Amelia pulled her fingers through her hair, which was damp from the shower down the hall. The building did not lock it, and judging from the bike racks mounted to the wall, she figured it for cyclists to get clean.
Amelia had no bike. She'd had a car but sold it three months for $300. It was once her mother's car. Her mother lived in Saskatchewan. She might have been trying to phone Amelia, but the phone was off. So was the electricity as of yesterday.
The cafe was walking distance from the punk house, the one by Fremont Bridge. Amelia had stayed at the one on Glisan for a while, but left after that night the guy with dreds started cutting himself in the chest with a big knife. The new house was cool, there were a few more girls. Amelia had liked that chick Monika, until she hooked up and told Amelia she needed the bed for her "business," whatever that meant. The living room had a hole burnt in the floor; it wasn't solid. Amelia found a sleeping loft in a walk-in closet. It felt a little like a coffin, the ceiling a foot above Amelia's face, and there was a bare electrical wire sticking out of the wall that Amelia covered with a shoebox. But it was private.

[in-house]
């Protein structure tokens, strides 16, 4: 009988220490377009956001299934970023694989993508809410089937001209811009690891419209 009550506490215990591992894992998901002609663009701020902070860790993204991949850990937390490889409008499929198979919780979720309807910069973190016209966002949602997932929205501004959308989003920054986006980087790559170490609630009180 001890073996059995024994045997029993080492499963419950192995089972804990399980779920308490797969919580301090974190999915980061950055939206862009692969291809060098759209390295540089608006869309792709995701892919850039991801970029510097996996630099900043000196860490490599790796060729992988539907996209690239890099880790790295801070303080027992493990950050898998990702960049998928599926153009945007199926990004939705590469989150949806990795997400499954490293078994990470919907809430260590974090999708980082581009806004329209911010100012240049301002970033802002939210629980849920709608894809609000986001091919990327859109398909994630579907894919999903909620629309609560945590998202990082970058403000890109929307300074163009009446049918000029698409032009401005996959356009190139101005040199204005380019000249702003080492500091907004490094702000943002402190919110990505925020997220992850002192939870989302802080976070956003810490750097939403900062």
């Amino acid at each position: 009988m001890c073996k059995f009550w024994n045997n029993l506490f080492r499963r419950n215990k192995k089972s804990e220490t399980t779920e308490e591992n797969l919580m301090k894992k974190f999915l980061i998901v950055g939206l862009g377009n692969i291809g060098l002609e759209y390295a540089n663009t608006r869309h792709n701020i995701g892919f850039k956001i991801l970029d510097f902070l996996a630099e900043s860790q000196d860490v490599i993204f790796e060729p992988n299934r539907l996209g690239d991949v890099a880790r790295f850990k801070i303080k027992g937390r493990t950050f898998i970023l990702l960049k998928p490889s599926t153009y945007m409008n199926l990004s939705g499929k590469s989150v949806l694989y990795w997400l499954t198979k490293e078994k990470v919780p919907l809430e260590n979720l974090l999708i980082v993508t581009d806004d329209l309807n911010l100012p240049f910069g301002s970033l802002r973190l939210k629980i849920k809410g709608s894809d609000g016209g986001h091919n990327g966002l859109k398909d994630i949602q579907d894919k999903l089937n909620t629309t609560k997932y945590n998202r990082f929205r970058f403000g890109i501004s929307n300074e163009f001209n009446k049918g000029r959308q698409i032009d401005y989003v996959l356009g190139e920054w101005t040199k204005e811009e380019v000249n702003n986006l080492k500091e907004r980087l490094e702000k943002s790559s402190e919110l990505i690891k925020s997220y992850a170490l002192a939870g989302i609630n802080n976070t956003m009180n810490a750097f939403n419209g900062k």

This morning she had a five-dollar bill, and forty cents. She did not want to break the five. She noticed the customers here bussed their plates and cups, sometimes dumping half their toast and jam. Man. And the toast smelled good.
Katie wiped the counter and watched the girl the short pink hair. There was no possibility she wasn't hungry, she was spindly as a fawn. And, Katie thought, would probably spook as easy.
"Hey, kid," Katie said, and nodded the girl over.
Amelia looked but did not move. What, was she going to tell her to leave? It was a free fucking country.
"Come here," the woman said.
Katie smiled. "I have a favor to ask."
Amelia watched the woman take a pastry out of the case, put it on a plate.
"The baker brought us some new things today," the woman said, reaching for a ceramic mug. "We're trying to find out if people like them, so try it, with some coffee."
Amelia approached the counter. She held mug. It was heavy.